Grimm’s Complete Fairy Tales: King Thrushbeard

“A king had a daughter who was beautiful beyond measure, but so proud and overbearing that none of her suitors were good enough for her; she not only refused one after the other, but made a laughing-stock of them.”

I enjoyed reading this fairy tale because it’s the type of story that comes to mind when I think of fairy tales – a character learns a lesson through certain trials and ends up becoming a better person because of it.

In this case, The King tries to match his daughter with a husband. He brings in just about every man with a title to meet The Princess, who lambastes and pokes fun at each one. Most notably, a King whose nose is shaped like a beak (he is from then on called King Thrushbeard). Because of her mean-spirited reactions, The King vows to marry her off to the first beggar who comes around. Which of course, happens, and The Princess is cast out of the castle and whisked away to the beggar’s house.

There she must learn to make a living for herself and her new husband. The couple grows poorer and poorer, so The Princess takes up a kitchen job in the castle. One day there are party preparations being made and The Princess indulges her curiosity and pokes around the castle. She is confronted by King Thrushbeard himself, who asks her to dance. She obliges, but ends up spilling some of her wares and everyone in the ballroom laughs at her. The Princess goes to flee, but King Thrushbeard catches her and reveals that he was the beggar with whom she had been living. So they have a formal wedding and all is good; at least, I like to think that The Princess changed for the better.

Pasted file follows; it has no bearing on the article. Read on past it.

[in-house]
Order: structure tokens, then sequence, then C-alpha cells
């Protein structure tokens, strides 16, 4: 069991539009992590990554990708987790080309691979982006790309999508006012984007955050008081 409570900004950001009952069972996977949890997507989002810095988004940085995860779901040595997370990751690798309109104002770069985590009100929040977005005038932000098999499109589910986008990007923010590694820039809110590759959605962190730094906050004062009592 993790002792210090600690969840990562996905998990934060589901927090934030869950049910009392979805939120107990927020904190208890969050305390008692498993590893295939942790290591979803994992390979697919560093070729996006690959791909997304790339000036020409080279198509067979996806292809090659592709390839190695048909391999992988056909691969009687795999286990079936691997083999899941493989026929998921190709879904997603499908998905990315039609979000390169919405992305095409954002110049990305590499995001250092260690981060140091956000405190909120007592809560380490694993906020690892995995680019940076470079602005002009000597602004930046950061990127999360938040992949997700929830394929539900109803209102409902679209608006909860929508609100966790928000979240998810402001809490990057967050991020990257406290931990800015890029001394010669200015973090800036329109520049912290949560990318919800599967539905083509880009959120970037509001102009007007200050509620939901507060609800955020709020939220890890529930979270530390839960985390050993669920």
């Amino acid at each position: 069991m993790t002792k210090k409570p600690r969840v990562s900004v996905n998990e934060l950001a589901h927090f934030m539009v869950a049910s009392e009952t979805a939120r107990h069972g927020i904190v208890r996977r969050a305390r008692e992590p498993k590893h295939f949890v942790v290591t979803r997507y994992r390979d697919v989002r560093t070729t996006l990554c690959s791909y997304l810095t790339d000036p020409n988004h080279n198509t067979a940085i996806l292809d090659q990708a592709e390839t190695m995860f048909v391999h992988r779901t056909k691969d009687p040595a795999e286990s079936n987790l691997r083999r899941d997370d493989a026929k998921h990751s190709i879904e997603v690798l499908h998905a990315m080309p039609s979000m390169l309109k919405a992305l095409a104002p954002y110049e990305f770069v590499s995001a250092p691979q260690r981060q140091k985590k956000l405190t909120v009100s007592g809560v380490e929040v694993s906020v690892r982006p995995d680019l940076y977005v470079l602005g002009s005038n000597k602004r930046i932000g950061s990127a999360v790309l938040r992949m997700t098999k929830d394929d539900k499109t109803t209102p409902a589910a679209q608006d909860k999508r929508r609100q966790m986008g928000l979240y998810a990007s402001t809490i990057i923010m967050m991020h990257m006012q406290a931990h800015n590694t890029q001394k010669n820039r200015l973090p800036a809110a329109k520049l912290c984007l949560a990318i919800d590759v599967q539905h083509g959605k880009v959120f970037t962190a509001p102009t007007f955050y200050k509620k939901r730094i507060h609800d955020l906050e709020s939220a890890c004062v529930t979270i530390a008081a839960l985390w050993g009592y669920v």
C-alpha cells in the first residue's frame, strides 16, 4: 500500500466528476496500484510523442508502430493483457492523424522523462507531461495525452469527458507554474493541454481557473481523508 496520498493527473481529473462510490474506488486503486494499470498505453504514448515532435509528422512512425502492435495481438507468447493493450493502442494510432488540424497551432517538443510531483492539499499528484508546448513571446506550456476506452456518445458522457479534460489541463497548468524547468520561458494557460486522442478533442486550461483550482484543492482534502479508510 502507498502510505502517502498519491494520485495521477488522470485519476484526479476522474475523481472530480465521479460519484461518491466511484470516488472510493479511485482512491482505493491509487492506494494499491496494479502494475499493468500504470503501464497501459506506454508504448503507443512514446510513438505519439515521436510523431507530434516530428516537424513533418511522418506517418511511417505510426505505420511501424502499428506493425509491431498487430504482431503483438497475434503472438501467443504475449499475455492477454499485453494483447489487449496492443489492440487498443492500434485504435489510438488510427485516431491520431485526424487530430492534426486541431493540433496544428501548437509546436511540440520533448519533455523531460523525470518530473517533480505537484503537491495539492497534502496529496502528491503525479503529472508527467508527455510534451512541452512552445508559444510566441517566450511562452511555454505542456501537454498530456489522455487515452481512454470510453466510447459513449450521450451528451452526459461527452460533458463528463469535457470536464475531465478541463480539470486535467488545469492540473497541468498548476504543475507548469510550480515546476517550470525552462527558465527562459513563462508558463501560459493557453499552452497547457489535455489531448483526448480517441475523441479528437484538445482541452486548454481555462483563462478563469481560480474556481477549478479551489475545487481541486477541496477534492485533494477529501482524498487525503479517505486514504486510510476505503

After reading The Jew Among Thorns, I’ve found reading a fairy tale like King Thrushbeard isn’t as wondrous in the way it was for me before. I’ve placed two biographical books about The Brothers Grimm on hold at my library, and I’m anticipating that a deeper understanding of these two brothers will either give me a completely pessimistic look at their chosen fairy tales, throw me deeper into wonder, or both.

If you have any non-fiction book recommendations about the Grimm brothers, let me know! And tell me about your experience with King Thrushbeard – especially if you’ve watched the film I’ve listed below. Until next time…

 

UP NEXT:
EXTRAS:
  • Král Drozdia Brada – the Slovakian film version of King Thrushbeard. I mention this particluar one because you can watch it on YouTube.
  • The comic book series Fables: “Run out of their happily-ever-after homeworlds by a mighty conqueror known only as The Adversary, these universally recognized princes, princesses, talking animals, heroes, and villains now face a new challenge: adapting to a modern world filled with sex, violence, and lots of moral ambiguity.”

 

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